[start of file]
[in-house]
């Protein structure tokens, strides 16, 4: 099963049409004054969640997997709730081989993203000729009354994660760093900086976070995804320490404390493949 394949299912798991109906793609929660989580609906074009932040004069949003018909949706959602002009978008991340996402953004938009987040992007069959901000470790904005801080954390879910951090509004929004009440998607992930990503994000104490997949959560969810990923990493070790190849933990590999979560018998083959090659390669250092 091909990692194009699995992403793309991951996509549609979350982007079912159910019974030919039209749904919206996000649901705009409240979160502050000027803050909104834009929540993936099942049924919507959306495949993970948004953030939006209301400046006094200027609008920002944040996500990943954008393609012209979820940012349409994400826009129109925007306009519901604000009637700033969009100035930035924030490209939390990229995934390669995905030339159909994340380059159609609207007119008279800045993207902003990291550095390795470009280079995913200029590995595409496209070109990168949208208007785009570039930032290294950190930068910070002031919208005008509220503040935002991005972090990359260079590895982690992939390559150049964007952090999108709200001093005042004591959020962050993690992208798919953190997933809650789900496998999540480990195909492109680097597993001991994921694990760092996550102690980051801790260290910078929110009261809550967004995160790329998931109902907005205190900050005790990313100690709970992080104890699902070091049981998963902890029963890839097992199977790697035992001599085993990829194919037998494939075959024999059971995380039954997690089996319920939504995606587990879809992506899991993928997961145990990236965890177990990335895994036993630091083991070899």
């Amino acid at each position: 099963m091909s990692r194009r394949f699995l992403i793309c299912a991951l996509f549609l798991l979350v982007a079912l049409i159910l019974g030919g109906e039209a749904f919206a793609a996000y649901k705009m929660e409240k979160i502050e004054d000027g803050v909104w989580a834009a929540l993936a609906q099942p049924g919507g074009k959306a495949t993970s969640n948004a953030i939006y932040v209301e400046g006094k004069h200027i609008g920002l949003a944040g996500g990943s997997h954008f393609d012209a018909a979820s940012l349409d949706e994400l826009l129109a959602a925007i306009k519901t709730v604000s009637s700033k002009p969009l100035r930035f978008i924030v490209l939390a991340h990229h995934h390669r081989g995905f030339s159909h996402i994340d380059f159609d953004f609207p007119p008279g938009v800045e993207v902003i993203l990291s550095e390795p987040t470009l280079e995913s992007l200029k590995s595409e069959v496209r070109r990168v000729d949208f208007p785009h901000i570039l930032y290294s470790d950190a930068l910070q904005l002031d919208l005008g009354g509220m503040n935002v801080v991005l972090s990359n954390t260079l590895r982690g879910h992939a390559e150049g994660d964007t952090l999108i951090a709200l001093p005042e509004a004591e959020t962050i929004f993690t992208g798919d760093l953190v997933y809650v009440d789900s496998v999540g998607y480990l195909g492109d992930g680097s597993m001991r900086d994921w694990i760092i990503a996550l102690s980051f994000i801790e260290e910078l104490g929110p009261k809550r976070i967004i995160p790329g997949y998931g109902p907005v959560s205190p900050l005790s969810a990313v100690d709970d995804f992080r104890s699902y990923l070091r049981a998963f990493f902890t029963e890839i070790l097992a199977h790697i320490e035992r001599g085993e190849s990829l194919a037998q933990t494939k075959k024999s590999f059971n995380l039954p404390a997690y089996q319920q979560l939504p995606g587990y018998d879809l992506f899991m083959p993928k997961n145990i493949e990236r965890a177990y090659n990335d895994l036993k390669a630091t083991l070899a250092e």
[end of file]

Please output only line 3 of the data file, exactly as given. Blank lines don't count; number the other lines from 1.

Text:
């Amino acid at each position: 099963m091909s990692r194009r394949f699995l992403i793309c299912a991951l996509f549609l798991l979350v982007a079912l049409i159910l019974g030919g109906e039209a749904f919206a793609a996000y649901k705009m929660e409240k979160i502050e004054d000027g803050v909104w989580a834009a929540l993936a609906q099942p049924g919507g074009k959306a495949t993970s969640n948004a953030i939006y932040v209301e400046g006094k004069h200027i609008g920002l949003a944040g996500g990943s997997h954008f393609d012209a018909a979820s940012l349409d949706e994400l826009l129109a959602a925007i306009k519901t709730v604000s009637s700033k002009p969009l100035r930035f978008i924030v490209l939390a991340h990229h995934h390669r081989g995905f030339s159909h996402i994340d380059f159609d953004f609207p007119p008279g938009v800045e993207v902003i993203l990291s550095e390795p987040t470009l280079e995913s992007l200029k590995s595409e069959v496209r070109r990168v000729d949208f208007p785009h901000i570039l930032y290294s470790d950190a930068l910070q904005l002031d919208l005008g009354g509220m503040n935002v801080v991005l972090s990359n954390t260079l590895r982690g879910h992939a390559e150049g994660d964007t952090l999108i951090a709200l001093p005042e509004a004591e959020t962050i929004f993690t992208g798919d760093l953190v997933y809650v009440d789900s496998v999540g998607y480990l195909g492109d992930g680097s597993m001991r900086d994921w694990i760092i990503a996550l102690s980051f994000i801790e260290e910078l104490g929110p009261k809550r976070i967004i995160p790329g997949y998931g109902p907005v959560s205190p900050l005790s969810a990313v100690d709970d995804f992080r104890s699902y990923l070091r049981a998963f990493f902890t029963e890839i070790l097992a199977h790697i320490e035992r001599g085993e190849s990829l194919a037998q933990t494939k075959k024999s590999f059971n995380l039954p404390a997690y089996q319920q979560l939504p995606g587990y018998d879809l992506f899991m083959p993928k997961n145990i493949e990236r965890a177990y090659n990335d895994l036993k390669a630091t083991l070899a250092e």